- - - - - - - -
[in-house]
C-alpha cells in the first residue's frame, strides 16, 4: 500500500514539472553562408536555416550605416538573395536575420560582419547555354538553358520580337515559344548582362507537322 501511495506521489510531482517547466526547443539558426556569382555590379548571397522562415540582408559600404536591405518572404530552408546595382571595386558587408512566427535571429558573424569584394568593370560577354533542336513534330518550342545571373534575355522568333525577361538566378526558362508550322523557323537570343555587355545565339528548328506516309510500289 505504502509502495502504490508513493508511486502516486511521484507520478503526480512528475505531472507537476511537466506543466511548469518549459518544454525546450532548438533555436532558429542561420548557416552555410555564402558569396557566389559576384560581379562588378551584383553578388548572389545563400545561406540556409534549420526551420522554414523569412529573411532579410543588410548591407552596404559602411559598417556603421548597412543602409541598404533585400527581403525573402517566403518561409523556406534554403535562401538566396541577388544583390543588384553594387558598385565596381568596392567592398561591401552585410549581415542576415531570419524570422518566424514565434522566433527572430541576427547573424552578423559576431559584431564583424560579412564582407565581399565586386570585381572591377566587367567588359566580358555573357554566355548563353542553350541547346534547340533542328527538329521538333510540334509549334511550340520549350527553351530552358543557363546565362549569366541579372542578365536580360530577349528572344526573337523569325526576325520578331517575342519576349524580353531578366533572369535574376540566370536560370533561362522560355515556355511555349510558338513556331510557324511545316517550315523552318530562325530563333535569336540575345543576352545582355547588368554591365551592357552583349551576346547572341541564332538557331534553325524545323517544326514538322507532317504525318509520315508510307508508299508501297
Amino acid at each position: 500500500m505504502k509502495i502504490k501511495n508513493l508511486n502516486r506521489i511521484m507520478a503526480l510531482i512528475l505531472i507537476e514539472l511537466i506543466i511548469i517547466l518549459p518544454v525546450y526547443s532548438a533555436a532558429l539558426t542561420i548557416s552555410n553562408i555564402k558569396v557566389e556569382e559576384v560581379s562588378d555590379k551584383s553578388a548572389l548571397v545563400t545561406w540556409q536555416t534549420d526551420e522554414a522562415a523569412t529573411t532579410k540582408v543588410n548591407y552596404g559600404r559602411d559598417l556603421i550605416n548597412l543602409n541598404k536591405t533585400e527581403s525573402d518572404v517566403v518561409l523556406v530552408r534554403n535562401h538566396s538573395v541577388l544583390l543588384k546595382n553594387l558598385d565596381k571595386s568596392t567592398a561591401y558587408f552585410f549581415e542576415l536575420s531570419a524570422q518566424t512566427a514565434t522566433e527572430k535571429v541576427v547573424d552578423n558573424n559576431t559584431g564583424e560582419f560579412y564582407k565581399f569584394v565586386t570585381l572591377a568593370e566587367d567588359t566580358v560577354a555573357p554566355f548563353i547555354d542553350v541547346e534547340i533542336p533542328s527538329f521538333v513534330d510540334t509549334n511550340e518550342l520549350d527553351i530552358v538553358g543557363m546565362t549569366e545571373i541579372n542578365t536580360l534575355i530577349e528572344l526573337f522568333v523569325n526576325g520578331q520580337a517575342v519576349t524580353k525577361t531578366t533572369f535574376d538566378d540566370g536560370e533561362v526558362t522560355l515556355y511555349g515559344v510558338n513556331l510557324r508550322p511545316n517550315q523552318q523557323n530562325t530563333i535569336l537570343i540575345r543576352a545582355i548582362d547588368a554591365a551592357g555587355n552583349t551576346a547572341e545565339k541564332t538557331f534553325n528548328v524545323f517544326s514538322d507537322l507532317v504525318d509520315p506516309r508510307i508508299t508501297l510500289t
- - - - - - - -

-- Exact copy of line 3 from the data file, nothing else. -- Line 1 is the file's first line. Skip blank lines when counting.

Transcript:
Amino acid at each position: 500500500m505504502k509502495i502504490k501511495n508513493l508511486n502516486r506521489i511521484m507520478a503526480l510531482i512528475l505531472i507537476e514539472l511537466i506543466i511548469i517547466l518549459p518544454v525546450y526547443s532548438a533555436a532558429l539558426t542561420i548557416s552555410n553562408i555564402k558569396v557566389e556569382e559576384v560581379s562588378d555590379k551584383s553578388a548572389l548571397v545563400t545561406w540556409q536555416t534549420d526551420e522554414a522562415a523569412t529573411t532579410k540582408v543588410n548591407y552596404g559600404r559602411d559598417l556603421i550605416n548597412l543602409n541598404k536591405t533585400e527581403s525573402d518572404v517566403v518561409l523556406v530552408r534554403n535562401h538566396s538573395v541577388l544583390l543588384k546595382n553594387l558598385d565596381k571595386s568596392t567592398a561591401y558587408f552585410f549581415e542576415l536575420s531570419a524570422q518566424t512566427a514565434t522566433e527572430k535571429v541576427v547573424d552578423n558573424n559576431t559584431g564583424e560582419f560579412y564582407k565581399f569584394v565586386t570585381l572591377a568593370e566587367d567588359t566580358v560577354a555573357p554566355f548563353i547555354d542553350v541547346e534547340i533542336p533542328s527538329f521538333v513534330d510540334t509549334n511550340e518550342l520549350d527553351i530552358v538553358g543557363m546565362t549569366e545571373i541579372n542578365t536580360l534575355i530577349e528572344l526573337f522568333v523569325n526576325g520578331q520580337a517575342v519576349t524580353k525577361t531578366t533572369f535574376d538566378d540566370g536560370e533561362v526558362t522560355l515556355y511555349g515559344v510558338n513556331l510557324r508550322p511545316n517550315q523552318q523557323n530562325t530563333i535569336l537570343i540575345r543576352a545582355i548582362d547588368a554591365a551592357g555587355n552583349t551576346a547572341e545565339k541564332t538557331f534553325n528548328v524545323f517544326s514538322d507537322l507532317v504525318d509520315p506516309r508510307i508508299t508501297l510500289t